Although the project is named "Medieval America", Canada often finds itself folded into the scope. It's easy to see why; Most of the country's population is found at the southern borders, closer to their American counterparts than each other. Since a country Canada's size, with such displaced population, and in rather inhospitable conditions, could probably not maintain itself politically, we see the various provinces absorbed into the culture of their Southern neighbors. Ontario becomes more of a Midwest kingdom, Vancouver is one of the Cascadian city states, the Maritimes are assimilated into the Yankee naval empires, and Alberta is pastureland for the cowboys. But then there is Quebec.
In modern times, Quebec has managed to remain culturally distinct. It is a province of several million people who have managed to carve out a society that speaks French on a continent that is otherwise rooted in English or Spanish. It has also felt more European than the rest of North America. It's a true quirk in the modern world. In Medieval America, it would be interesting to see what kind of identity it has taken on, especially since the linguistic world would be just as different as anything else.
The language would probably be very fluid and gradually changing from one region to another. There is the common ancestry, so from coast to coast it would probably owe itself to English. Dialects and colloquialisms would then splinter as we passed the Mason Dixon line, the Appalachians, the Great Plains, and the Rockies. These would be the barriers in which the tongues stop being as intelligible with one another. The south would also see be kissed by Spanish, with maybe even Creole working its way into the Gulf Coast. We may see more Amerind influence out in the western, isolated spots. (Give a thousand years, and the West Coast could morph into something else entirely) But what of Quebec?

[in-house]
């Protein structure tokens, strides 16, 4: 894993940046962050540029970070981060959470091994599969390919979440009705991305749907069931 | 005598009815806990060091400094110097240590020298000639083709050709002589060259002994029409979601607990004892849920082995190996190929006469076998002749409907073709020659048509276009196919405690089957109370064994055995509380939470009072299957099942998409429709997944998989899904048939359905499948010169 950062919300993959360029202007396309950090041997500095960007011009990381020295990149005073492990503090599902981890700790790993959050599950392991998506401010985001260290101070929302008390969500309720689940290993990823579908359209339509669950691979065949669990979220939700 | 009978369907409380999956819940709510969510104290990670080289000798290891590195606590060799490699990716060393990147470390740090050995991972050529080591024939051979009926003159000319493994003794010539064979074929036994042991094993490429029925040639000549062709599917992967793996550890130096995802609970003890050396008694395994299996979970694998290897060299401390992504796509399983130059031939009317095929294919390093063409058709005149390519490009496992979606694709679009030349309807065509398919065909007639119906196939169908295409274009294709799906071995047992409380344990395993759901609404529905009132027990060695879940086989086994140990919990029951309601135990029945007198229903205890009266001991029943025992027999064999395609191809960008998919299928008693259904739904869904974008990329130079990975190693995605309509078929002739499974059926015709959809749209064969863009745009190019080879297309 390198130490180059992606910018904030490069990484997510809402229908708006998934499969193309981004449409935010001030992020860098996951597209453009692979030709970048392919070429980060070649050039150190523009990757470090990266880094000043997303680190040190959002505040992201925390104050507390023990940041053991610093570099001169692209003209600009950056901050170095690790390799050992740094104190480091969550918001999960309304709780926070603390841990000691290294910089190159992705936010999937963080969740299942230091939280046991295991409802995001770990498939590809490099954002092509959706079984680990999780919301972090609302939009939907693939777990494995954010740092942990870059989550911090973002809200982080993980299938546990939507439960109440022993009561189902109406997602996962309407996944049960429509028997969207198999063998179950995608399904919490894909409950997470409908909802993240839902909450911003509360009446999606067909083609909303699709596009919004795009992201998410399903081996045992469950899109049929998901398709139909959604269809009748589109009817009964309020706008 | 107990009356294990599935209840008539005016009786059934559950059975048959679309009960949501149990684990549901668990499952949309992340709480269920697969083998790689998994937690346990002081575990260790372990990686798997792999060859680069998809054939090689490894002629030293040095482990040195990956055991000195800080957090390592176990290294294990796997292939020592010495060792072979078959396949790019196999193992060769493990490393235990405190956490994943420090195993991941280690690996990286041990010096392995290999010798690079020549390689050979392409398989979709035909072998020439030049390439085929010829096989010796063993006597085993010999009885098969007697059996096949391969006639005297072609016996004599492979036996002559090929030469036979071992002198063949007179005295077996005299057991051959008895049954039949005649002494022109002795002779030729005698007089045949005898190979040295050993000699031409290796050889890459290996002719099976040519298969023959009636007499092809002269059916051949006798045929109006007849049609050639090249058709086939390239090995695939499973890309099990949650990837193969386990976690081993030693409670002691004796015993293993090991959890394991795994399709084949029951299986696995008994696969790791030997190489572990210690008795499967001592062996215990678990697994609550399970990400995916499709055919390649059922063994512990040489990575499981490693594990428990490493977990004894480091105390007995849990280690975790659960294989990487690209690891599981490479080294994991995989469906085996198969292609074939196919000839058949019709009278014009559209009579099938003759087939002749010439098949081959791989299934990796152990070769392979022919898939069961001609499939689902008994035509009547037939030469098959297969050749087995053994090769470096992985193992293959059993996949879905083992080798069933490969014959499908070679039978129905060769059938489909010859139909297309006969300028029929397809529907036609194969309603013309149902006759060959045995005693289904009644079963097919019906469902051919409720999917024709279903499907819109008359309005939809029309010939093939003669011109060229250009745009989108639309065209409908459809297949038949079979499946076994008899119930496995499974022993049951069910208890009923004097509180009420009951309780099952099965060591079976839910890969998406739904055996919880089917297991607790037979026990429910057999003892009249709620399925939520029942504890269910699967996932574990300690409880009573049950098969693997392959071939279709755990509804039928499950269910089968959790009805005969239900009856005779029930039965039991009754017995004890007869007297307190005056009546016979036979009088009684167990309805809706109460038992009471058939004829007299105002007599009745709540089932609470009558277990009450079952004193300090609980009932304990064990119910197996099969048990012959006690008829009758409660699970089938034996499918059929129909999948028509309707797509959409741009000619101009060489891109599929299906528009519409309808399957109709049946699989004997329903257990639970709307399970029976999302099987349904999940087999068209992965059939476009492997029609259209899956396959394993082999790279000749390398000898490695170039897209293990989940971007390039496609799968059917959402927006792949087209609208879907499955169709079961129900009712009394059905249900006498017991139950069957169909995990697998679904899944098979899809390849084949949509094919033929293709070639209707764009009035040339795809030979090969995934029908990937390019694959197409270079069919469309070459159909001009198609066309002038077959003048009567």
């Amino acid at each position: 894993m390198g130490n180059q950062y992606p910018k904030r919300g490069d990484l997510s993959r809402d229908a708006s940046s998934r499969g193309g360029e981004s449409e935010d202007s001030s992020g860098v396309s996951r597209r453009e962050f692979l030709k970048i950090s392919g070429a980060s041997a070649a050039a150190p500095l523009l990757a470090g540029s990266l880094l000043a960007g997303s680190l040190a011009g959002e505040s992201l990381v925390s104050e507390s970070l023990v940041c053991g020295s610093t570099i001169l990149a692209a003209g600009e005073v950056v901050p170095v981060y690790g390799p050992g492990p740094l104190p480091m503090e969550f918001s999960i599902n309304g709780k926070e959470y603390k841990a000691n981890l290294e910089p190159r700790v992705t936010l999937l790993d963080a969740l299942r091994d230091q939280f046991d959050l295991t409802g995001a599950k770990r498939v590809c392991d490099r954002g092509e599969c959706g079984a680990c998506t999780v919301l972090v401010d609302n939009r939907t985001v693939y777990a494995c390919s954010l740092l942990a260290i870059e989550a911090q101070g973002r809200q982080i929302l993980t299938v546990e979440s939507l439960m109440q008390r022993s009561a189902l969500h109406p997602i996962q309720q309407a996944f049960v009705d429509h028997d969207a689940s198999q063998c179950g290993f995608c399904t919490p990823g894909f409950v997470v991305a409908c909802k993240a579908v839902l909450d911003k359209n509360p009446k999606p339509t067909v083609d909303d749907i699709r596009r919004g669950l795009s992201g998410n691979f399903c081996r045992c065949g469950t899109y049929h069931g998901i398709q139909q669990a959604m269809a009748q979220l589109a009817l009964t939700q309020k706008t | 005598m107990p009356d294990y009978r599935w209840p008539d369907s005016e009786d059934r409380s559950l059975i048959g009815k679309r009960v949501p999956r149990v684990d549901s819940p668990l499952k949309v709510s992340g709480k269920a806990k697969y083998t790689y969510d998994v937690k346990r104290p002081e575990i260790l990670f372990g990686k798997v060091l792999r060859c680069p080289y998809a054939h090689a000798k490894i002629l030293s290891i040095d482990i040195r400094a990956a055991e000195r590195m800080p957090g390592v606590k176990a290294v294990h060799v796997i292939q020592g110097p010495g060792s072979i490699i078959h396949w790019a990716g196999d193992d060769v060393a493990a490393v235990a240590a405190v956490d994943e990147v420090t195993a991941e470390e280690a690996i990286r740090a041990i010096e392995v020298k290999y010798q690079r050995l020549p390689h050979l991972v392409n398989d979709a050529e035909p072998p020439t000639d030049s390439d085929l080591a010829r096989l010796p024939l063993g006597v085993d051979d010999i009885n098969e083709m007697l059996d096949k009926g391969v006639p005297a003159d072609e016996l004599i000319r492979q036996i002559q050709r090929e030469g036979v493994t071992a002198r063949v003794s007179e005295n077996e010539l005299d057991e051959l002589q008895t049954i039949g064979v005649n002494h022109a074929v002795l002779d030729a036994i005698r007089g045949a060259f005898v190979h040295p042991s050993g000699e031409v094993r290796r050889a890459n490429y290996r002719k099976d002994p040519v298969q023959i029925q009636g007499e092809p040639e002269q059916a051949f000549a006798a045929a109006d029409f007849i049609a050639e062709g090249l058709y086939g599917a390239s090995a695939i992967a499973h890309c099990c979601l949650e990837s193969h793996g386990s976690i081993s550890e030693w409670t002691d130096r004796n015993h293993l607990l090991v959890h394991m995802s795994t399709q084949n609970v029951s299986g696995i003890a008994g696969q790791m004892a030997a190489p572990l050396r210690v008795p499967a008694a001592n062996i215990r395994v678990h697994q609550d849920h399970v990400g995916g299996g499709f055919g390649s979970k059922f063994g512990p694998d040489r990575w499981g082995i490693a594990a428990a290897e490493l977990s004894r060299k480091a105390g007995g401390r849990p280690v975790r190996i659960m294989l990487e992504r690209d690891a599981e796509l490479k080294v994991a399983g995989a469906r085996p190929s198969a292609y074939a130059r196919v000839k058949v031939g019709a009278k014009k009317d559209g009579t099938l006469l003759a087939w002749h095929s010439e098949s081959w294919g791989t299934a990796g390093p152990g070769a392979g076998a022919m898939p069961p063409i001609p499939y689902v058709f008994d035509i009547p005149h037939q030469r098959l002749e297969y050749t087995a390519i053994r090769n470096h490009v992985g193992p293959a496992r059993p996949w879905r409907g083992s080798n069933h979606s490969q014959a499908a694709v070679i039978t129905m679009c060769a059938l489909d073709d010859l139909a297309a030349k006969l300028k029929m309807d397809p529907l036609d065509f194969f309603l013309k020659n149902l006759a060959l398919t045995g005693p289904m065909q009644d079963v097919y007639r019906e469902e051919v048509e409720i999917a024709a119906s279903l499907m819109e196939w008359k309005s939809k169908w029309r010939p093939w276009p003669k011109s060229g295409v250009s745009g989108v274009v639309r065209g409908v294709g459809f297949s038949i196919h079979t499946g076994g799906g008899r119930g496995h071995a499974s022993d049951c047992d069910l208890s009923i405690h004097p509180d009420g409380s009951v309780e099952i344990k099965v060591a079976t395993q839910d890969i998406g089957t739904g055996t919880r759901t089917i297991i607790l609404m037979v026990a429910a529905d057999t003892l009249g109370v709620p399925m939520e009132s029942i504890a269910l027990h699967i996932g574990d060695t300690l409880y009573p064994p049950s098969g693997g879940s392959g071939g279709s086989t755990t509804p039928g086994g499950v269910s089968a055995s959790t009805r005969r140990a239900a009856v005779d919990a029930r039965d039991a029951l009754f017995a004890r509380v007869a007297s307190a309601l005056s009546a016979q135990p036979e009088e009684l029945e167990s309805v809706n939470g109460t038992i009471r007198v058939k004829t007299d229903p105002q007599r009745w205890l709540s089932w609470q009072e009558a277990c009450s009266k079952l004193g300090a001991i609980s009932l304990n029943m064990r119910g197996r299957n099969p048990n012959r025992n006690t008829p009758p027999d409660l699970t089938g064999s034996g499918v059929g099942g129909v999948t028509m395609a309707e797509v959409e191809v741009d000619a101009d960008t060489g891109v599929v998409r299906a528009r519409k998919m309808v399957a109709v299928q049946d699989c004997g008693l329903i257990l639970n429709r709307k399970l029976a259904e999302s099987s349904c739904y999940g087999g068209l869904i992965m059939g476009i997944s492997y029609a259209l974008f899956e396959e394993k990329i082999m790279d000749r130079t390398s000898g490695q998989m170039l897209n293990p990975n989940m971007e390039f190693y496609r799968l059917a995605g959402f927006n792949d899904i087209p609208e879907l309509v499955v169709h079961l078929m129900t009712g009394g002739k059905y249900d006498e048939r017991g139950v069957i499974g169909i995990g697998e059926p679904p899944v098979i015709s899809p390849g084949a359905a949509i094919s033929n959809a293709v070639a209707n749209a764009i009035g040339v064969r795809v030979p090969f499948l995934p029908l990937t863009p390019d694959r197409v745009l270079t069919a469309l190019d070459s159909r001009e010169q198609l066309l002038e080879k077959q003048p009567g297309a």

French could possibly have worked itself into the language of as little as one million people, or as many as five million. The first thing to keep in mind is, if any language is intact in these nine-hundred years, it's Quebecois French. To the people in these province, nothing defines them and their way of life as much as their language. It could potentially be preserved as if it were Latin. The cold and relative isolation could certainly help in preserving it. But I do wonder if it would be satisfied being its own enclave. It doesn't have the best piece of real estate. Also, remember that Quebec prides itself on how different it is. Give the desperation of long winters, and a generally warlike medieval society, and it doesn't take long for "different" to transform into "better". I can imagine a cultural tide of conquest coming for and retreating over the centuries. This has probably affected New Brunswick and eastern Ontario, which take bi-lingualism more seriously than the rest of Canada. It has also led me to wonder about New York.
I found it funny White created a page for New York, but did not include its flag in the Northeast or Feudal Core maps. Culturally, New York can resemble the Mid-Atlantic, Midwest, or even New England in some places. (Though New York City is part of the USA empire) There could be several reasons for this. One is that maybe it's just very unique, or mostly important as a trade stop. (White has another orphaned flag around Virgina) It may not be included as part of the Northeast because it is both feudal, and occupied by knights. (The Northeast nations are either republics, or mostly infantry) Maybe it's too inland to be part of the Northeast. But it did occur to me that maybe at one point, it was conquered by Quebec. It would be a decent prize. Better farmland, and access to the Hudson river would certainly make it the gateway between the Midwest and Atlantic. (Quebec has always lamented the Eerie canal and its "bypassing" the St. Lawrence River) It would make sense too, with the Statue of Liberty as its flag. Both a very New York (And Non-Denominational) icon, but also one that lends itself to France.
If Quebec is an empire, it's a vestigial one, maps indicate. But whatever its current state, I believe just as the Anglo-Saxons had a large effect on Mainland Europe, the Quebecois have had a mark on Northern America.